Best entry-level CO2 pocket pistol Part 1
It’s not the one you think it is
By Dennis Adler
Pocket pistols are not as big a deal with airgun enthusiasts as they are with folks who carry a handgun for personal protection, even though the first blowback action CO2 pistol, the Walther PPK/S, was regarded as a pocket pistol. To be fair, the pocket pistol label has never really belonged to the PPK/S but rather the c. 1930 PPK, which is a smaller pistol. That’s splitting hairs these days because the PPK is larger than many contemporary pocket pistols, some of which are in larger calibers, too.
The PPS was added as a 9mm model by Walther in 2008 and in 2014 the CO2 model, based on the original PPS design, was introduced. I first tested it just before it was introduced while visiting the Umarex factory in Ulm, Germany. I came away more than impressed with what Umarex had accomplished. For an accurately built airgun, copying the Walther PPS polymer frame and metal slide design, the weight, balance in the hand, sights, trigger pull, and general accuracy, were good enough to make it an early choice for a CO2 training gun, except for the use of a stick magazine. Again to be fair, stick mags were the norm back in 2014, not the exception. It was priced well under $100 making it an exceptionally well-built, high-performance entry-level blowback action air pistol.
The degree of detail Walther put into the air pistol to make it look and feel “authentic” really paid off on the firing line, too. With the exception of the blade safety trigger, replaced with crossbolt safety trigger, the PPS air pistol had the same operating features as its 9mm counterpart and at close combat range, 7 yards, was as accurate as the 9mm. Trigger pull was a bit lighter than the 9mm at 5 lbs., 4.5 oz., with the centerfire models averaging 7 lbs. 11 oz. It was still enough resistance at nearly 5.5 pounds to give the feel of pulling a real semi-auto trigger. And the CO2-powered recoil was strong enough to give a feel to medium loud report. It wasn’t close to a .22 LR pistol but it was more than most .177 caliber air pistols at the time.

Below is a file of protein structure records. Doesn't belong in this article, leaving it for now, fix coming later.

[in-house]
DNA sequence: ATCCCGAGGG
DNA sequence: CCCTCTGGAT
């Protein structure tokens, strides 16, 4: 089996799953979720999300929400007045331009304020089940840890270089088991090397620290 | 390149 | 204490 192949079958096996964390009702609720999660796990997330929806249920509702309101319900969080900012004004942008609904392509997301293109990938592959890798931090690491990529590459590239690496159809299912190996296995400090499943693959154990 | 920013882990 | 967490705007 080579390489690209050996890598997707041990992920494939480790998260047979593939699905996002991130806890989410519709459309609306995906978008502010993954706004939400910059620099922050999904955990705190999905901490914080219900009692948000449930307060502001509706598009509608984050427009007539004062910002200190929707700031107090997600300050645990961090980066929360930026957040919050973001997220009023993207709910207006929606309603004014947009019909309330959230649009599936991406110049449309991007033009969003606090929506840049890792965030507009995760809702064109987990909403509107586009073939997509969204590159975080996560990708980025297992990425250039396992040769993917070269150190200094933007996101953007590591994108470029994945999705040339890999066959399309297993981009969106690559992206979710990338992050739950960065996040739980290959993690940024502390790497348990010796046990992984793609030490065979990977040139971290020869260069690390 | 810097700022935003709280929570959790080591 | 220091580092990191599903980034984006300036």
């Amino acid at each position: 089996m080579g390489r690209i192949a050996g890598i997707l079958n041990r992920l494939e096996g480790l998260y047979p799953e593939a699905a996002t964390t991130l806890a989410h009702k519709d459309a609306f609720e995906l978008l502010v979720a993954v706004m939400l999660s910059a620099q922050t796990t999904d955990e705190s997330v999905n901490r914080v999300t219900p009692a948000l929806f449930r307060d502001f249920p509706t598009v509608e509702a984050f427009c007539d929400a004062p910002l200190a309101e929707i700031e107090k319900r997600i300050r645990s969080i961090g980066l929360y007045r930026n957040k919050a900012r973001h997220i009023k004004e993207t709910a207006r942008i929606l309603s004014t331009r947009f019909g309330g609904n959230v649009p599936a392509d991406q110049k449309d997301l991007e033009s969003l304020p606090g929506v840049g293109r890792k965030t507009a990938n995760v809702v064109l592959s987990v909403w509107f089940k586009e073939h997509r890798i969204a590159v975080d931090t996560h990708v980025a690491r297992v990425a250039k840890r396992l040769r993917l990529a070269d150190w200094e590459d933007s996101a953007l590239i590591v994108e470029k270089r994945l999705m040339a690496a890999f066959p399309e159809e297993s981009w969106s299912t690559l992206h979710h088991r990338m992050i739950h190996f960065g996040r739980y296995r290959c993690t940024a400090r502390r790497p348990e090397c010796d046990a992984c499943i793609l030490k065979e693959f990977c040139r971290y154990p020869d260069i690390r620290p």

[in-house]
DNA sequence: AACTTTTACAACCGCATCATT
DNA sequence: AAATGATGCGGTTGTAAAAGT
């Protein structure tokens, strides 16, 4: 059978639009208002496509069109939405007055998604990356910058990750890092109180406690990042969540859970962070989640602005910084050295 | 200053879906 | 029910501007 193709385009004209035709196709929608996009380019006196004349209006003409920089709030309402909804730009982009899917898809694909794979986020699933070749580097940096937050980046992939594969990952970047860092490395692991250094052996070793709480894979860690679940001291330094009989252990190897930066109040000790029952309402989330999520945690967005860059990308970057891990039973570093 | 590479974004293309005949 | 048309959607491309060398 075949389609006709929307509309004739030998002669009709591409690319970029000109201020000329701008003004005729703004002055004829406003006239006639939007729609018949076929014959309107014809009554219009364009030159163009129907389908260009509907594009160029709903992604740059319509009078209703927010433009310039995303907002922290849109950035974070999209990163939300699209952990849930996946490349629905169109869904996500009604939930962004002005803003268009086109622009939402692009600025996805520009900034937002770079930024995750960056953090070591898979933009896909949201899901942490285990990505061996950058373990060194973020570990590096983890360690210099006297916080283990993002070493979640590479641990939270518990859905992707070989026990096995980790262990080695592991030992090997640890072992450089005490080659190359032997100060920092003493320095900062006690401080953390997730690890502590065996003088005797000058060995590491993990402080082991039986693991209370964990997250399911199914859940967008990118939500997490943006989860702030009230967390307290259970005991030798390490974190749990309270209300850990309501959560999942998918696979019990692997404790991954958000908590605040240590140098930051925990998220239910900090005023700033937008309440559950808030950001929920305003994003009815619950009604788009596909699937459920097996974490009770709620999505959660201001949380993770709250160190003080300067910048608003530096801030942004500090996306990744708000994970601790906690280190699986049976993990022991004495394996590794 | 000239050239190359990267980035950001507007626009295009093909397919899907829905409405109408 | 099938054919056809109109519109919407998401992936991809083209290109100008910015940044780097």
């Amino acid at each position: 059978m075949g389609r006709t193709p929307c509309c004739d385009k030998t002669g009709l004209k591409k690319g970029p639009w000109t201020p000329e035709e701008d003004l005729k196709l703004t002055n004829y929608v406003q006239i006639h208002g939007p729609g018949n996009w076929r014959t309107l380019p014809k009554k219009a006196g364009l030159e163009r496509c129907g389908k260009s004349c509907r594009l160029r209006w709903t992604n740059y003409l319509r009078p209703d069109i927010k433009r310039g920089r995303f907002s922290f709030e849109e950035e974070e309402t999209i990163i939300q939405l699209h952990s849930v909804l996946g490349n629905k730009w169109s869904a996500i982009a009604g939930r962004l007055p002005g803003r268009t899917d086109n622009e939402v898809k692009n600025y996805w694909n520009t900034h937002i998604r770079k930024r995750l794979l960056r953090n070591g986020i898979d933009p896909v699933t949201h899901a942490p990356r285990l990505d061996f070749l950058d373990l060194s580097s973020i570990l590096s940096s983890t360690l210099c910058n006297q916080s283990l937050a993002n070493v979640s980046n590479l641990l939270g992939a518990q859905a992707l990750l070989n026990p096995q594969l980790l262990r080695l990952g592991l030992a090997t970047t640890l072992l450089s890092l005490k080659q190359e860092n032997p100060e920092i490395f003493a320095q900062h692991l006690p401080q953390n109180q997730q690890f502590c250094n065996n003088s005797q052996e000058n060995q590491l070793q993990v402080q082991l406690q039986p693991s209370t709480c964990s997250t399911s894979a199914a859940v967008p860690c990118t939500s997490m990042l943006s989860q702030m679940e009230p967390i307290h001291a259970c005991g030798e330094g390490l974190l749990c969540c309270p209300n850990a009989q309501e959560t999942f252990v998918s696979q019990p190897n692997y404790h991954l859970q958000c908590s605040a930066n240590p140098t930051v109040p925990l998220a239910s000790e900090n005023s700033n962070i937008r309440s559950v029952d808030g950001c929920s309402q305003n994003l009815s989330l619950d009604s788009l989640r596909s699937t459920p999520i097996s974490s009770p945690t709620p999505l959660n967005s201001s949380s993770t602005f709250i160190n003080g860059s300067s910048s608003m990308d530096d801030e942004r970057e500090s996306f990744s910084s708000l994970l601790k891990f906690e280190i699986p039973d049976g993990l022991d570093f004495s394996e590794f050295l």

I felt that Umarex had checked most of the boxes, with all the important features that make an air pistol authentic; the use of white dot sights to match those on the cartridge gun, the same slide and magazine release levers, an integrated under-muzzle Weaver rail for mounting a small tactical light or laser, and having to pull the slide to the rear to chamber the first BB, and of course, the slide locked back after the last round was fired. The PPS was a hit long before other pocket-sized air pistols were around.
In 2007 the centerfire model was intended for a growing concealed carry market looking for a smaller, yet high-quality, single-stack 9mm pistol. At less than a inch in width, and fairly compact with the standard magazine, the 9mm model drew a solid following, enough that Walther and Umarex saw ample reason to build it as a blowback action air pistol seven years later. When the PPS was updated to the PPS M2 (adapting PPQ M2 design elements, like grip shape and a conventional frame-mounted magazine release), Umarex followed suit and surprisingly updated the CO2 model. Updating an air pistol is almost unprecedented in the airgun world.
The original CO2 model had to use the extended magazine design in order to accommodate the 12 gr. CO2 cartridge in the grip frame, and it made the gun a little leggy. The PPS M2 uses the same approach but the M2 design grips look much better. The 9mm model can be equipped with three different depth (and capacity) magazines, and the trio are part of the PPS M2/LE version, which is the basis for the newer blowback action CO2 model.
When it was first added to the Umarex line as an updated companion to the original PPS CO2 model, I found myself drawn to favoring the earlier style and not the M2. It was rally a matter of choice since both were offered. Now, the PPS M2 has replaced it in the Umarex Walther lineup.